Now that warm weather is here to stay, I’m finding myself addicted to making dresses. After several California Dresses, I decided I needed to change it up a little, though. So this time I added a full skirt to Kymy’s Dolman and I adore it! Read on for the tutorial.
Sorry I forgot to take pictures along the way, but I’ll try to explain well and you should be able to follow along. This is a pretty easy skirt that you can add to most any top pattern to convert it to a dress. You just need to do some simple measuring. First, I measured from the top of my shoulder down to my natural waist (you can make yours longer or shorter, if you want). Once I had that measurement, I added a seam allowance, marked the length on my Kymy’s Dolman Top pattern, and cut my solid green jersey for the top/bodice of the dress. I purposefully chose a jersey with only two-way stretch so that the weight of the skirt wouldn’t pull/stretch it vertically while wearing the dress.
Next, I measured from my natural waist to my knee (you can measure to wherever you want your dress to end). I used a twin-size cotton bedsheet to make the skirt for my dress. Because I wanted a full skirt, I cut two pieces the width of my sheet by my waist-to-knee measurement plus seam allowance and hem allowance (I added 2.5 inches … 1/2 for the waist seam and 2 for hem allowance). For the width, you can use twice the width of the bodice bottom or use the width of your fabric.
After sewing together the top/bodice, I pinned to mark the bottom into 8 equal sections. I sewed the skirt side seams and finished the raw edge in the seam allowance and around the top edge, then used pins to also mark 8 equal sections on the skirt’s top edge. Next, I ran a gathering stitch around the top of the skirt. I used a long straight stitch and I stopped/started new (leaving long tails) at each side seam and center front and back. This way, if my gathering stitch accidentally popped while I was pulling the bobbin thread, I would only have to redo one fourth instead of the whole thing. Feel free to use your favorite method of gathering to make the skirt top just a little bigger than the bodice bottom.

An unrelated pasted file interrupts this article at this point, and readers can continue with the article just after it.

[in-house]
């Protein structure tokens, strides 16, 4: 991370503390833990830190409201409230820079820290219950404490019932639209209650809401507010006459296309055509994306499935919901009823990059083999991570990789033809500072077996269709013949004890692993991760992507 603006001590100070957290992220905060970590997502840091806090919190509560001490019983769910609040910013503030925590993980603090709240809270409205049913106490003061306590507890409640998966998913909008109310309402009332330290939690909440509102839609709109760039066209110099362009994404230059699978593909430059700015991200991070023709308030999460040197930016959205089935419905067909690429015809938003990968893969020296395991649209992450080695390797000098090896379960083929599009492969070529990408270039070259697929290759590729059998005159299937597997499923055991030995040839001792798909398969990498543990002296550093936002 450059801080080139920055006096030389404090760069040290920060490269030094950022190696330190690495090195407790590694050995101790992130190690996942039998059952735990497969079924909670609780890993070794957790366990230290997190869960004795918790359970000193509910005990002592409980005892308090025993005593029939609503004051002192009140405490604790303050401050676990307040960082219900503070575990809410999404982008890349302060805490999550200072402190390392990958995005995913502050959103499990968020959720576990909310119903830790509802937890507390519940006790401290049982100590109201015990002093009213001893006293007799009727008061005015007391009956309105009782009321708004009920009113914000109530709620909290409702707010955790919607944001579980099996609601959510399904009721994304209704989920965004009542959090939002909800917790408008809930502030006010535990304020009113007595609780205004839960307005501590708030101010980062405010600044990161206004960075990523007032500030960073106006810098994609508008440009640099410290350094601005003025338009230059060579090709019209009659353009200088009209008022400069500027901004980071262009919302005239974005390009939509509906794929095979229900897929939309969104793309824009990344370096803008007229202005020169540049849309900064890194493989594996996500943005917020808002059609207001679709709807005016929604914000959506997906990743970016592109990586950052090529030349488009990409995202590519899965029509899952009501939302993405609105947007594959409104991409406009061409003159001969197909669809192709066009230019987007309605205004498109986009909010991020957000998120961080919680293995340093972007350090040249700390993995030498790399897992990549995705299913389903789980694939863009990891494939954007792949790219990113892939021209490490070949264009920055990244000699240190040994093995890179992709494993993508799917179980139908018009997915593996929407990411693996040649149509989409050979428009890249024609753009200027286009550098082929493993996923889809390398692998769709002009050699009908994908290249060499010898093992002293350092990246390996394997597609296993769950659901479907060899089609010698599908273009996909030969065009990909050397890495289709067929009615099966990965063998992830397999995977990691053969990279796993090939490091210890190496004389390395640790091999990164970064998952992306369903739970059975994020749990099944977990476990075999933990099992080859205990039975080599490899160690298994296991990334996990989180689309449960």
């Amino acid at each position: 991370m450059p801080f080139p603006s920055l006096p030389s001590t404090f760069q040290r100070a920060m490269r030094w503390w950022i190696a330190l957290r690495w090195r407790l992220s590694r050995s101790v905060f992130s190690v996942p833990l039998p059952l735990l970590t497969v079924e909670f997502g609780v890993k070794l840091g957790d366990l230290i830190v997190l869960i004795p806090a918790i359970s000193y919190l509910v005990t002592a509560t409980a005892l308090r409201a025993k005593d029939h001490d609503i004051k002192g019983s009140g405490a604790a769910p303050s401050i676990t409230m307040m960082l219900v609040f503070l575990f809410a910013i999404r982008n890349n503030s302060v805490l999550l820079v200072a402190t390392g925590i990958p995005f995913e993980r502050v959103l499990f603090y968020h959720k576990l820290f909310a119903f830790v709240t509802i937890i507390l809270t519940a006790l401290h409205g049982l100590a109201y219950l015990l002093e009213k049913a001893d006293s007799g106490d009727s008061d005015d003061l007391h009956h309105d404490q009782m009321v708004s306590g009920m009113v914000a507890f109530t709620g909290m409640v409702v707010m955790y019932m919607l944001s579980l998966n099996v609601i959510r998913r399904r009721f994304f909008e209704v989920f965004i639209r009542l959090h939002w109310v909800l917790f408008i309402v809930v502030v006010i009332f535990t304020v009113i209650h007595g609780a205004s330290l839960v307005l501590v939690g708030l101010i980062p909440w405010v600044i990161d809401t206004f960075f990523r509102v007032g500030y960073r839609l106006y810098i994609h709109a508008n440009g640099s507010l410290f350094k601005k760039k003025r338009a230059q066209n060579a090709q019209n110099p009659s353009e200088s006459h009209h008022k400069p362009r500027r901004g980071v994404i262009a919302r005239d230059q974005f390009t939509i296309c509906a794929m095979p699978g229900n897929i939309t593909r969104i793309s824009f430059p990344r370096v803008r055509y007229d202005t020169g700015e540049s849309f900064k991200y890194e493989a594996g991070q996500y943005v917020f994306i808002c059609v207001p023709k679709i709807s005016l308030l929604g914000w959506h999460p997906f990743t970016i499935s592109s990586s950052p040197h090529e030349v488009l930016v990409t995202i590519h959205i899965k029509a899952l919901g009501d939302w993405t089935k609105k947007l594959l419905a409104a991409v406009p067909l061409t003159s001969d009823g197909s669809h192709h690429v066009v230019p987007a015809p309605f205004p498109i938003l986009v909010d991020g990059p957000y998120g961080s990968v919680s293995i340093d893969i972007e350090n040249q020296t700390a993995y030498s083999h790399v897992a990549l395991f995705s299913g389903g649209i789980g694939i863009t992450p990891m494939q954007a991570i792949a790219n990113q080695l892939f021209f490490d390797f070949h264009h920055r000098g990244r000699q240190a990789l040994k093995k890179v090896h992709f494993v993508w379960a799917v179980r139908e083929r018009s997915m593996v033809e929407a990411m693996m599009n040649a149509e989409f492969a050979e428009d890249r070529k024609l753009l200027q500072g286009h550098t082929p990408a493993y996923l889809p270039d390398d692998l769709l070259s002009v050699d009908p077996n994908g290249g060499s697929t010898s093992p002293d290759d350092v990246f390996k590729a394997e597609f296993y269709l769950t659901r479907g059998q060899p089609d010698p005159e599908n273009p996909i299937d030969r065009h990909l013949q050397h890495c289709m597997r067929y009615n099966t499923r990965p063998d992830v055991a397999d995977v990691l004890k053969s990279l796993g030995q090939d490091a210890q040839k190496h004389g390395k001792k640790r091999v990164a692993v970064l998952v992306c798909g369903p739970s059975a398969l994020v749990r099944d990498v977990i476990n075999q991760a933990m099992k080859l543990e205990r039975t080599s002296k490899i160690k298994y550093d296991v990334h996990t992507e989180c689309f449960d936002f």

With the skirt inside out and the bodice right side out, slip the bodice inside the skirt upside down so the bottom edge of the bodice meets up with the skirt top. Match up the 8 pins on the skirt to the 8 on the bodice and pin together (making sure skirt side seams match to bodice side seams). Since the skirt is slightly bigger, you’ll need to gently stretch the bodice as you sew it to the skirt. I recommend trying it on after attaching the skirt to check that the waist seam hits you where you planned and adjusting if needed.
Now, we’re going to add clear elastic to stabilize the waist seam and keep it pulled back in after stretching to match the skirt width (which I did since I was attaching knit to woven and didn’t want it to be too tight or for the seam to pop when I pulled it on over my head). I measured around my bare waist where the seam hit and cut my clear elasitic to that length. I overlapped the ends by a half inch and sewed it into a circle, then divided and used pins to mark into four equal sections.
After turning the dress inside out with the bodice in the skirt and waist seam visible at the top (just like when sewing the waist seam originally), I matched the pins on the elastic up with the side seams and center front and back and pinned it in the seam allowances. Stretching the elastic, I carefully sewed it to the seam allowance with a zigzag stitch all the way around the waist. Now the elastic will keep the waist seam pulled back in so it doesn’t look baggy during wear!
The final step for the Kymy’s Dolman to full skirted dress hack is to hem the bottom edge of the skirt. If you want, you can try it on again to check length before hemming. I ironed the bottom up 1/2 inch and then another 1.5 inches to conceal the raw edge before stitching the hem.
Voila! The top-to-dress hack is finished! I love how playful the full skirt feels when I wear this dress! I also love how easy dresses are to wear … I like not having to think about matching a top to bottoms when getting dressed. 😉
Happy Sewing!! ~ Joelle